Saturday, February 20, 2016

Happy Birthday Eliot School

The Eliot School in Jamaica Plain, Massachusetts is celebrating their 340th birthday. The school started as a grammar school, then played an important role in the introduction of manual training in the US, and now serves as a community art center as well as a hub for providing woodworking to students in public schools. A television report is offered here.

Another story of the Eliot School and their history and celebration can be found here.

Yesterday at the Clear Spring School I was able to describe for my fellow teachers, just a bit of my engagement in the world of Educational Sloyd. The point is not that all children should be doing woodworking. Nor is it that we must slavishly reproduce a system of education from the 19th century, but that the theory of educational sloyd and its values should be practiced in schooling. I have listed these a number of times in the past. Start with the interests of the child. Move from the known to the unknown, from the easy to the more difficult, from the simple to the complex and from the concrete to the abstract. Individualized instruction is also necessary, and these are all points that Otto Salomon made clear in one of his books, The Theory of Educational Sloyd.

If you begin to understand how the human learning system works you gain an understanding of the essential role that the hands play in it. You then begin to understand the important missions that wood shop, music, the arts, field trips, laboratory science and other excursions from the desk and desktop must play in it. Learning must be made real.

The illustration above would require some additional explanation, so I link back to a previous post.  One might assume that the study of child development began with Piaget. But advocates of manual arts education had long noted that children developed their intelligence through stages. Children may receive instruction, but they really learn by doing and reflecting on what they have done.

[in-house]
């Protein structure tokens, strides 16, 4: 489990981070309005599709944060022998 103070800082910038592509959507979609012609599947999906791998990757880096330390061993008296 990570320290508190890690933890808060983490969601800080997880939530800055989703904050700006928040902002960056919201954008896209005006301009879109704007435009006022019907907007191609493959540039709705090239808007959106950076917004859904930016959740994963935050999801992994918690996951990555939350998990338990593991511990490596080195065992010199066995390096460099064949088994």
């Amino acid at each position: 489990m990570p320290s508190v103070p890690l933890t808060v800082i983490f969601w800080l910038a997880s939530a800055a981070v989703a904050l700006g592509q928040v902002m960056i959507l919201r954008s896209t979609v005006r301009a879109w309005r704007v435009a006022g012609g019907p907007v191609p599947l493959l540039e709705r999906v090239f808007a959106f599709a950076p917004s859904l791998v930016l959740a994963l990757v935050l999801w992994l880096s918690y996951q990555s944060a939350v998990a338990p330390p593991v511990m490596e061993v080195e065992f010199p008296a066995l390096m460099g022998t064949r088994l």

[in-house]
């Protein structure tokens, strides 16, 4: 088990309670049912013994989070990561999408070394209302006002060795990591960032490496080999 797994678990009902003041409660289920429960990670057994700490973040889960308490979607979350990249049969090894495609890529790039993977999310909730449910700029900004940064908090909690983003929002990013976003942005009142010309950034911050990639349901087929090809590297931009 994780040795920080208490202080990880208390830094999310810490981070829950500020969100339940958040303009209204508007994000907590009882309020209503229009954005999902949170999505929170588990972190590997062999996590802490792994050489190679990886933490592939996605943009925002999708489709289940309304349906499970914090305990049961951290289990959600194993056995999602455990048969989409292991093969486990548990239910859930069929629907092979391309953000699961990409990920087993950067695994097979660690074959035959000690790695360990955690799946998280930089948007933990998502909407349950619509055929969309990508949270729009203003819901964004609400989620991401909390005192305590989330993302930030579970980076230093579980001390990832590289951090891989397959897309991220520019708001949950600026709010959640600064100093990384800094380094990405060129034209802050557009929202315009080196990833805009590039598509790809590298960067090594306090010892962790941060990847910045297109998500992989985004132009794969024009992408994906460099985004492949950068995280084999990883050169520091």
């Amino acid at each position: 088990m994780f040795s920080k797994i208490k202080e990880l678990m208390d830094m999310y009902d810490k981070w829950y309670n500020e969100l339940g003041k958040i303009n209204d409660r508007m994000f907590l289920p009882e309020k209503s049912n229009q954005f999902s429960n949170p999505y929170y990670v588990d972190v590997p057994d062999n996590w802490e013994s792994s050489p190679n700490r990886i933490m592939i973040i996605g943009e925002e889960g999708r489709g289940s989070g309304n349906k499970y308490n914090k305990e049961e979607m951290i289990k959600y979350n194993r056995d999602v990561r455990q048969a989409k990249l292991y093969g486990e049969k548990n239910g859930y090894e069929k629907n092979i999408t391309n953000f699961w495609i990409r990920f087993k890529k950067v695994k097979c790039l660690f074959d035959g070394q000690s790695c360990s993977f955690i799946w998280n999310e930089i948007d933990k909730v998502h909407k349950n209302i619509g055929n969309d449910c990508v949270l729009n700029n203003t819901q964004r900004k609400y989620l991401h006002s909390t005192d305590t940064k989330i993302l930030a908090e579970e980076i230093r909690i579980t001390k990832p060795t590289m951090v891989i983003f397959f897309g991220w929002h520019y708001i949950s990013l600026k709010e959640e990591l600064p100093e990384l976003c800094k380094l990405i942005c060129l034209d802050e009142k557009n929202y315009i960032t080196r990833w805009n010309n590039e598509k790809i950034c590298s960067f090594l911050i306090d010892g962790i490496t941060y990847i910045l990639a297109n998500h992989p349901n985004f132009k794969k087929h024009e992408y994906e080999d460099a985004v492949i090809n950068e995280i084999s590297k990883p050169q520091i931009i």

At my meeting with fellow teachers I supplied sloyd knives, sticks for carving, and band aids just in case. It was a symbolic exercise in which teachers were to observe closely, and reflect upon their effect. One teacher carved her stick to a perfect point. Another carved the start of a perfect dowel.  The goals were different but the results the same. All learned by doing, and the vacuum cleaner removed the offending evidence.

Make, fix, create, and extend to others the opportunity to learn likewise.


  1. Doug,

    Your diagram brought to mind Francis Ferguson’s argument in the classic text on drama called “The Idea of a Theater”, that plays are composed of dramatic cycles which together form a single, whole overall dramatic cycle characterized by 3 stages he calls purpose, passion and perception. (These might be more helpfully called intention, action, reflection.) This seems to me to describe, similarly to your diagram, the value of making in teaching children the nature of engagement in the world. In drama, the protagonist sets out on a mission, or defines an objective, pursues it and finally comes to a revelation unforeseen at the outset of the story. This is invariably a humbling experience that teaches us the true nature of our relationship to the rest of the world. In tragedy, in teaches us the danger and fallacy of hubris. In comedy (not in the modern mundane sense but the more profound, perhaps we can say classical sense), it teaches us the surprising and joyful wonders and miracles of life.

    This seems to me one key way in which handcraft leads the young mind to, making clear in tangible ways, the underlying nature of more academic subjects like literature and history.

  2. Tim, thank you. You've added another layer to my thoughts. Thanks for reading and taking the time to respond. Francis Ferguson sounds like a good read, and while I was not familiar with his book, it appears to have been influential.